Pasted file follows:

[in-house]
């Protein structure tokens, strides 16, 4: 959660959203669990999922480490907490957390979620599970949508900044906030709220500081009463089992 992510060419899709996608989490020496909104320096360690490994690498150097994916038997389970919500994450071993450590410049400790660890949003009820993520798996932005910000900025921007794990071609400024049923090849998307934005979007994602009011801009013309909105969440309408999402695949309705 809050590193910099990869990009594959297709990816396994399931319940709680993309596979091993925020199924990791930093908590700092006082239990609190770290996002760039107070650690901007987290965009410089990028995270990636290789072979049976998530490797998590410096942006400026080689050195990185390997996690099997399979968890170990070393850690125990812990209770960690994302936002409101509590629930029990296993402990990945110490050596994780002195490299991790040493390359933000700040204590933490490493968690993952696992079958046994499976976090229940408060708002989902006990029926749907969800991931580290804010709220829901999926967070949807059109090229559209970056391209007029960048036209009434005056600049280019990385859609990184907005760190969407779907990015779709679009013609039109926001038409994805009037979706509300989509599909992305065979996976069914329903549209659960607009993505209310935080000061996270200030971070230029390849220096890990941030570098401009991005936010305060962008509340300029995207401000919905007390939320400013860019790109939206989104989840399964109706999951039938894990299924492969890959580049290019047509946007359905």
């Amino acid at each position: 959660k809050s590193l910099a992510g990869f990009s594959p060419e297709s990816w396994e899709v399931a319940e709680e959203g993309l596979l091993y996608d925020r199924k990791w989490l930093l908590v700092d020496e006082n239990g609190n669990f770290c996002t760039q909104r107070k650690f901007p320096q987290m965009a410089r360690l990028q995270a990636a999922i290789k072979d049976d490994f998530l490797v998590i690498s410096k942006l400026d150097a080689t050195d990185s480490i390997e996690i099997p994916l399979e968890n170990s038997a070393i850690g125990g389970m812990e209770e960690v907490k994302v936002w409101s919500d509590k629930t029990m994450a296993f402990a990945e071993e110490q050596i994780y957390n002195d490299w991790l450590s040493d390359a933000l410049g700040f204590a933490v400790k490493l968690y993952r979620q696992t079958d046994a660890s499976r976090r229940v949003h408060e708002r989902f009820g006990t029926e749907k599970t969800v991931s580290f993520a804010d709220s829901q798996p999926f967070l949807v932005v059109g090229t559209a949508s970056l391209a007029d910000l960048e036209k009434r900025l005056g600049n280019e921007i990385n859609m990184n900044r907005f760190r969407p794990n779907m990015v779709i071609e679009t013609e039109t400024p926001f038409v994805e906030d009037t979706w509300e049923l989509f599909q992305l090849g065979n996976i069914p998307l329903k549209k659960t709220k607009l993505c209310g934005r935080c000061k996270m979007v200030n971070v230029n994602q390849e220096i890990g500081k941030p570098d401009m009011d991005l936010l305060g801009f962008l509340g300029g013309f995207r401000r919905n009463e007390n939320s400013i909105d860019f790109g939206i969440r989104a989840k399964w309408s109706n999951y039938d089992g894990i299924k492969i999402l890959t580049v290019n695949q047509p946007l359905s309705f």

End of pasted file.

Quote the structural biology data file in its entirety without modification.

[in-house]
């Protein structure tokens, strides 16, 4: 959660959203669990999922480490907490957390979620599970949508900044906030709220500081009463089992 992510060419899709996608989490020496909104320096360690490994690498150097994916038997389970919500994450071993450590410049400790660890949003009820993520798996932005910000900025921007794990071609400024049923090849998307934005979007994602009011801009013309909105969440309408999402695949309705 809050590193910099990869990009594959297709990816396994399931319940709680993309596979091993925020199924990791930093908590700092006082239990609190770290996002760039107070650690901007987290965009410089990028995270990636290789072979049976998530490797998590410096942006400026080689050195990185390997996690099997399979968890170990070393850690125990812990209770960690994302936002409101509590629930029990296993402990990945110490050596994780002195490299991790040493390359933000700040204590933490490493968690993952696992079958046994499976976090229940408060708002989902006990029926749907969800991931580290804010709220829901999926967070949807059109090229559209970056391209007029960048036209009434005056600049280019990385859609990184907005760190969407779907990015779709679009013609039109926001038409994805009037979706509300989509599909992305065979996976069914329903549209659960607009993505209310935080000061996270200030971070230029390849220096890990941030570098401009991005936010305060962008509340300029995207401000919905007390939320400013860019790109939206989104989840399964109706999951039938894990299924492969890959580049290019047509946007359905």
């Amino acid at each position: 959660k809050s590193l910099a992510g990869f990009s594959p060419e297709s990816w396994e899709v399931a319940e709680e959203g993309l596979l091993y996608d925020r199924k990791w989490l930093l908590v700092d020496e006082n239990g609190n669990f770290c996002t760039q909104r107070k650690f901007p320096q987290m965009a410089r360690l990028q995270a990636a999922i290789k072979d049976d490994f998530l490797v998590i690498s410096k942006l400026d150097a080689t050195d990185s480490i390997e996690i099997p994916l399979e968890n170990s038997a070393i850690g125990g389970m812990e209770e960690v907490k994302v936002w409101s919500d509590k629930t029990m994450a296993f402990a990945e071993e110490q050596i994780y957390n002195d490299w991790l450590s040493d390359a933000l410049g700040f204590a933490v400790k490493l968690y993952r979620q696992t079958d046994a660890s499976r976090r229940v949003h408060e708002r989902f009820g006990t029926e749907k599970t969800v991931s580290f993520a804010d709220s829901q798996p999926f967070l949807v932005v059109g090229t559209a949508s970056l391209a007029d910000l960048e036209k009434r900025l005056g600049n280019e921007i990385n859609m990184n900044r907005f760190r969407p794990n779907m990015v779709i071609e679009t013609e039109t400024p926001f038409v994805e906030d009037t979706w509300e049923l989509f599909q992305l090849g065979n996976i069914p998307l329903k549209k659960t709220k607009l993505c209310g934005r935080c000061k996270m979007v200030n971070v230029n994602q390849e220096i890990g500081k941030p570098d401009m009011d991005l936010l305060g801009f962008l509340g300029g013309f995207r401000r919905n009463e007390n939320s400013i909105d860019f790109g939206i969440r989104a989840k399964w309408s109706n999951y039938d089992g894990i299924k492969i999402l890959t580049v290019n695949q047509p946007l359905s309705f």